The Exchange also believes that the Cabinet Upgrade fee is reasonable because it would function similar to the NASDAQ charges for comparable services. In particular, NASDAQ charges a premium initial installation fee of $7,000 for a “Super High Density Cabinet” (between 10 kWs and 17.3 kWs) compared to $3,500 for other types of cabinets with less power. [20] The Exchange charges only one flat rate for its initial cabinet fees ($5,000), regardless of the amount of power allocation. NASDAQ also charges an additional $7,000 for a Super High Density Cabinet Kit in relation to the additional customized equipment required to adequately cool a Super High Density Cabinet. [21] The Exchange understands that NASDAQ therefore charges at least $10,500 in additional initial costs for a Super High Density Cabinet compared to other cabinets (compared to the proposed $9,200 Cabinet Upgrade fee). The Exchange also believes that the proposed Cabinet Upgrade fee is reasonable because it would permit the Exchange to recover its expenses related to Cabinet Upgrades.

The proposed 50% reduced Cabinet Upgrade fee for a User that submits a written order for a Cabinet Upgrade by January 31, 2014, provided that the Cabinet Upgrade becomes fully operational by March 31, 2014, is reasonable because it would provide an incentive for Users to upgrade the capacity of their dedicated cabinets.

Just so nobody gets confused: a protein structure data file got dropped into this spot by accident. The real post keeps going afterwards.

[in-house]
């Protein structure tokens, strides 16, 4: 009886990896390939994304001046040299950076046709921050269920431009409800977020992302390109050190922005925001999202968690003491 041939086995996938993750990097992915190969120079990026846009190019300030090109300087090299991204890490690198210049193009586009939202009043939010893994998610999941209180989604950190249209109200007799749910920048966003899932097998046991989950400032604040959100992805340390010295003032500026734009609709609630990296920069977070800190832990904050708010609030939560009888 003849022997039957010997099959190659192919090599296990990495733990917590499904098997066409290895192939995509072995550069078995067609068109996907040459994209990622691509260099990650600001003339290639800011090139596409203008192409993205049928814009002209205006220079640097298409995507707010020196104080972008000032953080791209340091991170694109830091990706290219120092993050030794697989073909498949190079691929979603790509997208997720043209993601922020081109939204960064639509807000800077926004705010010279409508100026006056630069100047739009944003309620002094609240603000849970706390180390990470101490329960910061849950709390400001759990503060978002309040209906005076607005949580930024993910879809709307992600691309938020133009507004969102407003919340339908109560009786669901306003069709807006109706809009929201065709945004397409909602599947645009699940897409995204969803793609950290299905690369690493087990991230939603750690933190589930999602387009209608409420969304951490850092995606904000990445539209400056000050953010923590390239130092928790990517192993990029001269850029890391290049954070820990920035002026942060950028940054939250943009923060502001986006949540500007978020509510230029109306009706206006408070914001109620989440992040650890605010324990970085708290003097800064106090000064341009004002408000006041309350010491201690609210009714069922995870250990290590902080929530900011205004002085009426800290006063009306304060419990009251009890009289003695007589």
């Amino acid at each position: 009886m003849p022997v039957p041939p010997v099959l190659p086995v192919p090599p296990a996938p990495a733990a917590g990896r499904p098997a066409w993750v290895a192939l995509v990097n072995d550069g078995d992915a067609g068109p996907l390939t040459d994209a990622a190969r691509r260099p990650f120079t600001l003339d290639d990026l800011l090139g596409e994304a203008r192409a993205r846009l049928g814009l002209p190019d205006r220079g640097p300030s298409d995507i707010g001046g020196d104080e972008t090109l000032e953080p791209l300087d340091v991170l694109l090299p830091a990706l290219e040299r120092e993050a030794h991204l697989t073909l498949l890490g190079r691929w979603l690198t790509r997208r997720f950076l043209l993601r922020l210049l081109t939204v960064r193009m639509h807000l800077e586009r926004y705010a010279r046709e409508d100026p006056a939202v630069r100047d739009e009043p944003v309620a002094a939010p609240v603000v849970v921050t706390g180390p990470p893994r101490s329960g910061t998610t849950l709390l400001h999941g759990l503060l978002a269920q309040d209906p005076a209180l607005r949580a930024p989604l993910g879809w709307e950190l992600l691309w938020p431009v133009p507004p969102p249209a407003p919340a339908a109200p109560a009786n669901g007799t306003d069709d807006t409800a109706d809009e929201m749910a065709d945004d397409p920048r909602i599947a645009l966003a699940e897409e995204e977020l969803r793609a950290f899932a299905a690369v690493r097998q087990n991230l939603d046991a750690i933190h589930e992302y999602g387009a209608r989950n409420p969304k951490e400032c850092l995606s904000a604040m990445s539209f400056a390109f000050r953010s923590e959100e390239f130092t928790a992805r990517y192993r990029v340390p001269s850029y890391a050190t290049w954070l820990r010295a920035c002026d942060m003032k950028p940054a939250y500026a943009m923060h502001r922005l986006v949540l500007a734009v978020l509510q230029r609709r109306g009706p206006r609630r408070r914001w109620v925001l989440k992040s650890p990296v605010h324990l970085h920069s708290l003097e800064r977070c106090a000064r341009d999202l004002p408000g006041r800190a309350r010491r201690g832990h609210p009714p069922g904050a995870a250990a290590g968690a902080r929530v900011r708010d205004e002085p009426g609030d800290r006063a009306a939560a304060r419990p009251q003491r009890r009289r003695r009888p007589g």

As with fees for existing co-location services, the fees proposed herein would be charged only to those Users that voluntarily select the related services, which would be available to all Users. The Exchange therefore believes that the proposed change is equitable and not unfairly discriminatory because it would result in fees being charged only to Users that voluntarily select to receive the corresponding services and because those services would be available to all Users. Furthermore, the Exchange believes that the services and fees proposed herein are not unfairly discriminatory and are equitably allocated because, in addition to the services being completely voluntary, they are available to all Users on an equal basis (i.e., the same products and services are available to all Users).

For the reasons above, the proposed change would not unfairly discriminate between or among market participants that are otherwise capable of satisfying any applicable co-location fees, requirements, terms and conditions established from time to time by the Exchange.

Finally, the Exchange believes that it is subject to significant competitive forces, as described below in the Exchange's statement regarding the burden on competition.

For these reasons, the Exchange believes that the proposal is consistent with the Act.